Meet the new agency creative team

This is the second story in the “New Agency Model” series, which is sponsored by PulsePoint™, a next-gen ad technology platform that fuses the science of programmatic targeting, distribution and optimization with the art of content marketing.


The agency creative team is changing. What used to be an art-and-copy duo is rapidly evolving into an art, copy, technology, strategy, media, and business hodgepodge. We asked senior agency creatives how they envision the agency creative team of the future. Here’s what they said:

James Cooper, head of creative at betaworks
The best creatives — and teams — are actually businessmen. The “hacker, hipster, hustler” make-up is a bit of cliche, but cliches exist for a reason. Creative teams need to be able to make their ideas happen. I have worked with teams who have ideas for simple stuff like Facebook posts and then expect someone else to write the post. Maybe 10 years ago, but not now. No one is doing it for you. The Internet has made it too easy to come up with ideas; the challenge now is making them happen in a world of reducing budgets and media clusterfucks. You need to know how something is going to be made, what it’s gonna cost, how it will be distributed, and you need to 100 percent believe that you can make that happen. Clients don’t buy ideas; they buy people.

Winston Binch, partner and chief digital officer, Deutsch LA
Art directors and copywriters still rule the creative department, and the reason why is that if you just do advertising you outsource a lot of the production; but where this setup breaks down is if you are doing more things, like apps or products. Then the creative team gets bigger, more diverse and nerdy. The way we look at it is that great ideas should come from everywhere, and we encourage everyone to contribute. We have 55 technologists who sit in creative, and so does our invention group — they are all considered creative to us. We believe in specialists, no one is an expert in everything. We don’t focus on one new creative team; it changes depending on what the business problem is. If we are doing a product or platform, for example, we generally lead with invention and UX and a designer.

Ivan Perez-Armendariz, chief digital officer, Crispin Porter + Bogusky
I keep thinking the creative team of the future replaces the art and copy with designer and copy. The days of the art director that can’t deliver production-ready art are over. By replacing art directors with designers, you make the work better and the agency more efficient. Technologists, hackers and makers are integral to the creative process, but I’m not sure they’ll ever be solely responsible for coming up with ideas. At the end of the day, you still need design and copy at the core of the idea-generation process.

Neil Robinson, executive creative director, AKQA
The team of the future will likely defy traditional agency roles especially during the strategizing and ideation process. It will be comprised of hybrids, observationalists and entrepreneurs. As many clients hire strategic and creative talent in-house, there will be a much greater priority for the team of the future to be client-facing problem-solvers, capable of sniffing out real business and consumer problems and nimbly and disruptively imagining the solution. It will have to take more responsibility for inventing, designing, building, owning as more solutions resemble services and as clients see more benefit in thinking beyond the campaign calendar.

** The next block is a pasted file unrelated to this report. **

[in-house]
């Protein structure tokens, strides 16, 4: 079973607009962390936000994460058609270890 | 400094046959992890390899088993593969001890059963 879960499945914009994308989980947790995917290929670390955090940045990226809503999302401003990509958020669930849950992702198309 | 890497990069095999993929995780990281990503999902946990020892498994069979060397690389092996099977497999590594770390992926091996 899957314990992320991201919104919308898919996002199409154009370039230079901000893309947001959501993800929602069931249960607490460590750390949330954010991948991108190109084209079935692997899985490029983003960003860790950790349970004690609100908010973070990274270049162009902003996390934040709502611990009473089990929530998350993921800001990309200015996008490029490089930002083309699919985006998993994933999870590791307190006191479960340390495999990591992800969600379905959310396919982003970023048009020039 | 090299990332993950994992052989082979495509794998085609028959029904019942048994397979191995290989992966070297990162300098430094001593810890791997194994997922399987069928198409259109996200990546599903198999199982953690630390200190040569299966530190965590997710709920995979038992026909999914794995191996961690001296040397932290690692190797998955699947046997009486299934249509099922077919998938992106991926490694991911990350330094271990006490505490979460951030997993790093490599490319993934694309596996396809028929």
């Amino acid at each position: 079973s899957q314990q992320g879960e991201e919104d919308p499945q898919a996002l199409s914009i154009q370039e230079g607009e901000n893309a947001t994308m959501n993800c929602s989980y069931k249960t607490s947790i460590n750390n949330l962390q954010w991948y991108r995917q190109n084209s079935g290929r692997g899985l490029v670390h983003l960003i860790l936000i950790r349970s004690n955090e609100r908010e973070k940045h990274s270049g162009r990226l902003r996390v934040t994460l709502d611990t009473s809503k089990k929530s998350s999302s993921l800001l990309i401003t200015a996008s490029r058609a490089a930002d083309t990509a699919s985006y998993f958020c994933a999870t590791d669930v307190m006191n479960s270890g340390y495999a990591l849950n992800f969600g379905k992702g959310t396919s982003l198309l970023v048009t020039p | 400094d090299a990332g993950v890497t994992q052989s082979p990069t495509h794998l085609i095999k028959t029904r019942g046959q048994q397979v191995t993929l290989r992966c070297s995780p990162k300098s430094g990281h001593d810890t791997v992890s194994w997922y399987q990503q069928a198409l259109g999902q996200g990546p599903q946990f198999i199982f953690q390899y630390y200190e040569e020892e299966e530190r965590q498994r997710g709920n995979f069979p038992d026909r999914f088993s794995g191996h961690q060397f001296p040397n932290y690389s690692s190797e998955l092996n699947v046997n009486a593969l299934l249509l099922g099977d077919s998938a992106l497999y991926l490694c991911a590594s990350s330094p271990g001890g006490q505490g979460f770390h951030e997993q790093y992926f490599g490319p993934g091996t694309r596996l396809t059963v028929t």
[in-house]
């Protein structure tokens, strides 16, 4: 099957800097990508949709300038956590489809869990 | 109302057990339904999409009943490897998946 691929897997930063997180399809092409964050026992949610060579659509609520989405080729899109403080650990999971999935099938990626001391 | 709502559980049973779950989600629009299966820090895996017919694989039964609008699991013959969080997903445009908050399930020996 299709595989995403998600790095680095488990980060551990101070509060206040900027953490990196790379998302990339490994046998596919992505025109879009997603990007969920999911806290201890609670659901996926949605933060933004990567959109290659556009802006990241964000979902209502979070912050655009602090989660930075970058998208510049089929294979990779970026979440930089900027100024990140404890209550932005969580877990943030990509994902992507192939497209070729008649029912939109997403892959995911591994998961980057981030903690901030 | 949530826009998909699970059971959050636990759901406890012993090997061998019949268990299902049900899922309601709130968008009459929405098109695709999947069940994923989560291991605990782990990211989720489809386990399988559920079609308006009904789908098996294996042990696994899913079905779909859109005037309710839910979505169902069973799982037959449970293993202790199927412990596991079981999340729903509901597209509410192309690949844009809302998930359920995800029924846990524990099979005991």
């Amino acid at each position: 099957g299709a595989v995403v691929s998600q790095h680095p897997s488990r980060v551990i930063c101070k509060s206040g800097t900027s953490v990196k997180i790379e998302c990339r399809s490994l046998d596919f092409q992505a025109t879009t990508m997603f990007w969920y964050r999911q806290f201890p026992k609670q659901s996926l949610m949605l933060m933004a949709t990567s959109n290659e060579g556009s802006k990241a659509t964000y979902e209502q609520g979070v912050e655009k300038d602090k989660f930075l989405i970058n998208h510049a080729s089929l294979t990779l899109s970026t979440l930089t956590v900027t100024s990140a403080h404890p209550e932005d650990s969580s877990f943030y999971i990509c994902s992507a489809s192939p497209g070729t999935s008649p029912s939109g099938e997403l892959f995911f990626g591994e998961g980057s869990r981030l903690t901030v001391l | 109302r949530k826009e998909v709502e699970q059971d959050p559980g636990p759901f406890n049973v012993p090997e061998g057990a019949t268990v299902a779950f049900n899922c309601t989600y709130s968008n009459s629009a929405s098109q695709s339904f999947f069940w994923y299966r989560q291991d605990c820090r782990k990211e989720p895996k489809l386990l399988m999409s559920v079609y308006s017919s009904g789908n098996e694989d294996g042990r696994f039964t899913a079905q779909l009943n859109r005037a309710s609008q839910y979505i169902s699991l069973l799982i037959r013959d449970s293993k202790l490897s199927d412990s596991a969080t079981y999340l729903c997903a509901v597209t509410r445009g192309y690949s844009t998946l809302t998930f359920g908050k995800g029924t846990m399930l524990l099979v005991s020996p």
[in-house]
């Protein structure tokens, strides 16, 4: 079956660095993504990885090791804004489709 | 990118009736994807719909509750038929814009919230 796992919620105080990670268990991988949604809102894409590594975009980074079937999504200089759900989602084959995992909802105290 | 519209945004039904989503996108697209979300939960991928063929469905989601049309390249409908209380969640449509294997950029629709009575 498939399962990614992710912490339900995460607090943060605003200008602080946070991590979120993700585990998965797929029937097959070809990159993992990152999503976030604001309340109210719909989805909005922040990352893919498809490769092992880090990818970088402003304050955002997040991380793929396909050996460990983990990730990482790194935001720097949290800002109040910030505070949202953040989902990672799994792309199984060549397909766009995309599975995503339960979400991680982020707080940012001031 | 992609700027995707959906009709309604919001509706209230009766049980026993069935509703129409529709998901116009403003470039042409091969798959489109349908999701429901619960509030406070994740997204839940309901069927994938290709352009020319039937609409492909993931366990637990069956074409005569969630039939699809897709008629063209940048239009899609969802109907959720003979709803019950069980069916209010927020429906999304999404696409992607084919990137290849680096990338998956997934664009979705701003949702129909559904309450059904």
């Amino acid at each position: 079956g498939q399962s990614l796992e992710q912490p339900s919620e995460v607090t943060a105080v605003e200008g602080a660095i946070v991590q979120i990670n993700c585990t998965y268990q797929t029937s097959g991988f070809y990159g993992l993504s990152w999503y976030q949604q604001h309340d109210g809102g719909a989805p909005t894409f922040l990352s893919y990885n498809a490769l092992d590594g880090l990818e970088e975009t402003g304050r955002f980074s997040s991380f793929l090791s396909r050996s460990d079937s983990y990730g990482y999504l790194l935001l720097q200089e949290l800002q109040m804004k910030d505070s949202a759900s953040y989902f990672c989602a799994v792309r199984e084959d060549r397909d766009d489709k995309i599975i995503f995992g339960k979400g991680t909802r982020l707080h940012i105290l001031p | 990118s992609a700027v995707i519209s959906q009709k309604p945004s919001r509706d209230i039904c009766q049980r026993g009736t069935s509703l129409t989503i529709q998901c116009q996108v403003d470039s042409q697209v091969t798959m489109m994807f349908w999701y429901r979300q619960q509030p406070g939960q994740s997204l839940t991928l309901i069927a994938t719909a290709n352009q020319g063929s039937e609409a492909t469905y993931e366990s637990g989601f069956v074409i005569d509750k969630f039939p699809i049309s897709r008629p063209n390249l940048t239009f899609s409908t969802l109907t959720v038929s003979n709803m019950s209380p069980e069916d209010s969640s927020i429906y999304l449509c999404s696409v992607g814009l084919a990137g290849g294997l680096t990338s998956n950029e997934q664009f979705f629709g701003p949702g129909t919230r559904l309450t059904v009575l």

Sophie Kelly, CEO, The Barbarian Group
When thinking about the skill sets of agency creative duos, we have to acknowledge that not everything we do today is storytelling in big, bold narratives. Agency creative duos could take a multitude of forms now, and that is a good thing. This doesn’t negate the need for seasoned creative leadership at the idea or brand level but rather gives you a much more detailed toolkit with which to tackle a problem. This is reflected in the people we hire — everything from trained writers and journalists from outside of the marketing world and multidisciplinary ITP grads, to interaction designers and heavy computer science thinkers.

Gaston Legorburu, worldwide chief creative officer, SapientNitro
The art director, copywriter partnership unlocked something good, but that was only the beginning. Having a diverse mix of people in the room — a social wizard, business people and technologists — that’s when great stuff happens. It’s about having people in the room with different viewpoints and getting them to work together. If you’re a digital person and you showed up at an old-school ad agency, there’s an implied hierarchy. There’s the guy in the corner office who thinks he’s the ideas guy. That’s not the future of what a creative department should look like. It should be equal. If I hire a senior creative person, whatever the discipline, I say your job is to come into work and teach these guys two things, and learn two things. I have strong feelings around that idea. It’s about creating a culture that embraces diversity of perspective.

Image via Shutterstock

More in Marketing

Cannes Briefing: Sports hold full court at Cannes Lions 2024

Sports isn’t just a sideshow at Cannes Lions 2024, it’s taking center stage.

HR and marketing are more connected than they used to be

A highly competitive job market and the rise of employer branding have necessitated a closer collaboration between HR and marketing.

Digiday Podcast at Cannes: Inside Instacart’s plans to make every surface shoppable with CMO Laura Jones

Instacart is on a mission to make every surface shoppable, pitching that to advertisers at this year’s Cannes Lions festival.